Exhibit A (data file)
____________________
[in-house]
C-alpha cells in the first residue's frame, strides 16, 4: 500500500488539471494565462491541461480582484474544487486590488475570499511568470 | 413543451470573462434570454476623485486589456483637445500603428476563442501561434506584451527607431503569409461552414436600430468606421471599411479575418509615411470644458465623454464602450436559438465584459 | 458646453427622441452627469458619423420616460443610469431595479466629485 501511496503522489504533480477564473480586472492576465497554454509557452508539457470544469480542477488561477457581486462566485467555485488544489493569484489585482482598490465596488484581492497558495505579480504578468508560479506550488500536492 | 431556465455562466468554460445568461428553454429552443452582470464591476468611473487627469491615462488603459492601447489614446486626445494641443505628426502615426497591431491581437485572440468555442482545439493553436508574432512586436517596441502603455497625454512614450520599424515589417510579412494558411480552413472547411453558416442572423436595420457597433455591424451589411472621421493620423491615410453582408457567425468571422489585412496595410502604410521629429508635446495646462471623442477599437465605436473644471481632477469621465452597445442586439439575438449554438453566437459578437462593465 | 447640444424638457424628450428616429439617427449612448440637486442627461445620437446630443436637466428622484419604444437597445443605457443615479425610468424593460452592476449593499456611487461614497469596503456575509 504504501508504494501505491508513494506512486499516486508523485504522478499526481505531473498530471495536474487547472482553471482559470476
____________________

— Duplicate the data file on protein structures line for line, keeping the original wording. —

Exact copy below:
[in-house]
C-alpha cells in the first residue's frame, strides 16, 4: 500500500488539471494565462491541461480582484474544487486590488475570499511568470 | 413543451470573462434570454476623485486589456483637445500603428476563442501561434506584451527607431503569409461552414436600430468606421471599411479575418509615411470644458465623454464602450436559438465584459 | 458646453427622441452627469458619423420616460443610469431595479466629485 501511496503522489504533480477564473480586472492576465497554454509557452508539457470544469480542477488561477457581486462566485467555485488544489493569484489585482482598490465596488484581492497558495505579480504578468508560479506550488500536492 | 431556465455562466468554460445568461428553454429552443452582470464591476468611473487627469491615462488603459492601447489614446486626445494641443505628426502615426497591431491581437485572440468555442482545439493553436508574432512586436517596441502603455497625454512614450520599424515589417510579412494558411480552413472547411453558416442572423436595420457597433455591424451589411472621421493620423491615410453582408457567425468571422489585412496595410502604410521629429508635446495646462471623442477599437465605436473644471481632477469621465452597445442586439439575438449554438453566437459578437462593465 | 447640444424638457424628450428616429439617427449612448440637486442627461445620437446630443436637466428622484419604444437597445443605457443615479425610468424593460452592476449593499456611487461614497469596503456575509 504504501508504494501505491508513494506512486499516486508523485504522478499526481505531473498530471495536474487547472482553471482559470476